We will localize. In the future, sustainable growth will require a local capability within a global footprint. GE will always be a strong American manufacturer, but we have also built 420 factories around the world, giving us tremendous flexibility. We used to have one site to make locomotives; now we have multiple global sites that give us access to multiple markets. We are not pursuing low wages; we are using a manufacturing strategy to open markets. A localization strategy can’t be shut down by protectionist politics.

Sometimes businesses can drive change faster than governments. It is tough to hate a company that is creating jobs. Our revenue outside the U.S. has grown sixfold since 2000, and we expect that to continue.

Businesses can also have a unique impact on society. Two years ago we opened a business process outsourcing center in Saudi Arabia that will employ 3,000 women and is led by a woman. Our vision was to tap into a pool of talented Saudi women to support our activities in 50 countries. The center is growing and competing globally.


Europe and the U.K. still matter. Our plans include growth in and from Europe. We have never viewed Europe as “one region”— nor do we let Brussels define our thinking about what is possible.

Despite the Brexit referendum, the U.K. remains an important market for GE. We have 22,000 highly skilled employees leading our businesses there. There is a sense that a more dynamic country could emerge from this event, and we will want to be a part of this turnaround. We recently opened the world’s most efficient combined-cycle power plant in France, powered by a gas turbine built in our French factory. We believe that Europe could lead in the industrial Internet, unlocking growth and productivity.

Europe has a unique opportunity to grow exports because its manufacturing costs are increasingly competitive. The financing provided by export credit agencies in Europe offers another advantage. The U.S. is moving backward, without trade deals and with its own Export-Import Bank hamstrung by Congress. With more meaningful reform, EU members could fill this void.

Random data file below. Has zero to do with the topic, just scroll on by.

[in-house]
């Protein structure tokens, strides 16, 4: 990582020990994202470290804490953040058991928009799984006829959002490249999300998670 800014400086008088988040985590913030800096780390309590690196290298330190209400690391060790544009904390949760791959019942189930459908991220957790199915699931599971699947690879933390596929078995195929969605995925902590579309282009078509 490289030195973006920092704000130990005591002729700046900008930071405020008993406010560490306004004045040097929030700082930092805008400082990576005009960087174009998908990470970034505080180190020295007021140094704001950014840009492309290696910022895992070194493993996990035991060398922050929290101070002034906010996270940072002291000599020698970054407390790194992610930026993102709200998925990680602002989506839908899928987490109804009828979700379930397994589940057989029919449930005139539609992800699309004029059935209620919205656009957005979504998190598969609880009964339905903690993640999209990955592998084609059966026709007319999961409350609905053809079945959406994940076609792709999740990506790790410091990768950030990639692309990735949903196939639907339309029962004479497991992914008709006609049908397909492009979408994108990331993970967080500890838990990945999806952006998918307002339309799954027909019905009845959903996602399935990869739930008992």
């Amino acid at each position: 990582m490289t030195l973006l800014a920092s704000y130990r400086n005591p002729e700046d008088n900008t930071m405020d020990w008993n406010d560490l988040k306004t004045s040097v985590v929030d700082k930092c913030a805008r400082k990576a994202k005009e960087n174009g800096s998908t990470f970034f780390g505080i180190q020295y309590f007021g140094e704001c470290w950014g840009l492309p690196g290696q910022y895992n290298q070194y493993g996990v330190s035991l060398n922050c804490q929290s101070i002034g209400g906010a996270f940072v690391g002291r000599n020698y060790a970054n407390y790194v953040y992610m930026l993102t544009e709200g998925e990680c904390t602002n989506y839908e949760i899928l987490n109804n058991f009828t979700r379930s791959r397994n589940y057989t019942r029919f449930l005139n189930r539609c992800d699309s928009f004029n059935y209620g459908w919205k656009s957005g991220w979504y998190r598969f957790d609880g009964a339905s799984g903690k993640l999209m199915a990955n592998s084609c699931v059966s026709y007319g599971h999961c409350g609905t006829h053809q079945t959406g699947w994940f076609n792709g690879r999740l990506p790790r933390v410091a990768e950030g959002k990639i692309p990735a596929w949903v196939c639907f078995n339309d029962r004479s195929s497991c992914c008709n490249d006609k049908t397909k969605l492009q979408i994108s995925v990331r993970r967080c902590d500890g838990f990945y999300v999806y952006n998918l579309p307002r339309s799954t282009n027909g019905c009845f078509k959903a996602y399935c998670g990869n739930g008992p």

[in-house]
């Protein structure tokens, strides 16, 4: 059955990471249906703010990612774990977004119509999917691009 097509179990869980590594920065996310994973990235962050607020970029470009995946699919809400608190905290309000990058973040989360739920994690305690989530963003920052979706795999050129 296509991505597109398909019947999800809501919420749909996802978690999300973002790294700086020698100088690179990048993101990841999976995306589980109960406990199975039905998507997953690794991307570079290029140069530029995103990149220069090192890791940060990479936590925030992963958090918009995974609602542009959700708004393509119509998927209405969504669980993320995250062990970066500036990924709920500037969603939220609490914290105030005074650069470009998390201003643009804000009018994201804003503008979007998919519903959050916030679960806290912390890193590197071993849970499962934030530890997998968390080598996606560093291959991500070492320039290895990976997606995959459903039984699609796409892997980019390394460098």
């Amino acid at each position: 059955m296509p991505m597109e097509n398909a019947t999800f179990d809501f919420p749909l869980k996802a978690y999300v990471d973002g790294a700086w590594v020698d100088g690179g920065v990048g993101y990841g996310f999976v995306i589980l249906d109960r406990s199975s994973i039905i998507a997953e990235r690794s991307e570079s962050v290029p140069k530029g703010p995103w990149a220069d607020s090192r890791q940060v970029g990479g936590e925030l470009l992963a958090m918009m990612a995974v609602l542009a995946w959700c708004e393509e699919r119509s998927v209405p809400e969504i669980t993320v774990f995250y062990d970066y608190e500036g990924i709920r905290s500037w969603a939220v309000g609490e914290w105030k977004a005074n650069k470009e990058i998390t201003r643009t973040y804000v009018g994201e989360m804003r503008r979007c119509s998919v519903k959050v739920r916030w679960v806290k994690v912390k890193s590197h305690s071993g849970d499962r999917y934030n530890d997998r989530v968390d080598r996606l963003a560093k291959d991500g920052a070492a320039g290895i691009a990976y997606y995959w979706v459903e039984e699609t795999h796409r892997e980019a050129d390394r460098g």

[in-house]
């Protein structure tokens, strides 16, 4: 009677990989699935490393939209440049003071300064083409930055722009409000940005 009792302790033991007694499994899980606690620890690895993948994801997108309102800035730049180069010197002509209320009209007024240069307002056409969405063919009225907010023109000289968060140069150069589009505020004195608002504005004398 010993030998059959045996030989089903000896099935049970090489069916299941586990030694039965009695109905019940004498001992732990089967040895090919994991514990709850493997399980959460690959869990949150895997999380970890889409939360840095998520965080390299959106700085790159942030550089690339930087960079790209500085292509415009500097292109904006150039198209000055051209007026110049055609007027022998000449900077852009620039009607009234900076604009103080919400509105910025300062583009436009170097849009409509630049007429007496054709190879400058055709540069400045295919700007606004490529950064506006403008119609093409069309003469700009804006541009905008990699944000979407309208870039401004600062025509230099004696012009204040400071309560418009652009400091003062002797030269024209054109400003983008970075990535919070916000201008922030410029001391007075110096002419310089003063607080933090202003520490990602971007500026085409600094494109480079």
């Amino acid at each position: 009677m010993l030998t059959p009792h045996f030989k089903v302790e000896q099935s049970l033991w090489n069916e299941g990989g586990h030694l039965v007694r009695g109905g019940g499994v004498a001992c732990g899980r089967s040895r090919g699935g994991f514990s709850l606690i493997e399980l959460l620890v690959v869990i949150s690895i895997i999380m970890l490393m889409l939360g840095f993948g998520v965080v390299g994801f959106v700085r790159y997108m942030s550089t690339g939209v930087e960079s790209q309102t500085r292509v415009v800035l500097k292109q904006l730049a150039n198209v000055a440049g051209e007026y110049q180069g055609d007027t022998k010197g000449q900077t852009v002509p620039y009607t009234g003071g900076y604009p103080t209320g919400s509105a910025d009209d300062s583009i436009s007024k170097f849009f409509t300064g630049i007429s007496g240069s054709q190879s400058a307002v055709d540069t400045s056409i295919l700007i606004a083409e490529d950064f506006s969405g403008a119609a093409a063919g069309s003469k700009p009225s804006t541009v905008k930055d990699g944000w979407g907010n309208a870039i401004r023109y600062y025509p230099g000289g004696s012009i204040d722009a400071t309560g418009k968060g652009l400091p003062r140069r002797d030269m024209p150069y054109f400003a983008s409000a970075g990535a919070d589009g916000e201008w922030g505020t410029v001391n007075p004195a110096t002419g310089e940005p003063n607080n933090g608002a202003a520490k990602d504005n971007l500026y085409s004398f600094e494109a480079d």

What globalization means. We tend to think of globalization as a philosophy, but it is much more about what you do on the ground. Success requires hundreds of little things, and decisions made with a local context. Good global leaders have an appreciation for how people do their work in a local culture. They try to make a team’s work meaningful to their country. This approach allows GE to hire the best talent in every country where we compete.

For me, here’s the real lesson from Brexit: It goes beyond populism, beyond the fact that people are angry. We are witnessing the failure of bureaucracies in large institutions. Unrest is caused by a lack of leadership. People become afraid when there is no vision for growth. People become discouraged when their leaders don’t want to compete for the future. People become victims when leadership fails.

The future will be created by leaders who see the world as it is and are willing to drive change. Change will also require simpler organizations and new business models that are leaner, faster, more decentralized. I tell my colleagues at GE to stay calm, to not wallow. We can either dwell on the politics or move forward with solutions. I say, let’s go!

Jeff Immelt is chairman and CEO of GE. Parts of this essay were adapted from an address to graduates at New York University’s Stern School of Business.

A version of this article appears in the August 1, 2016 issue of Fortune with the headline “After Brexit, Global Is Local.”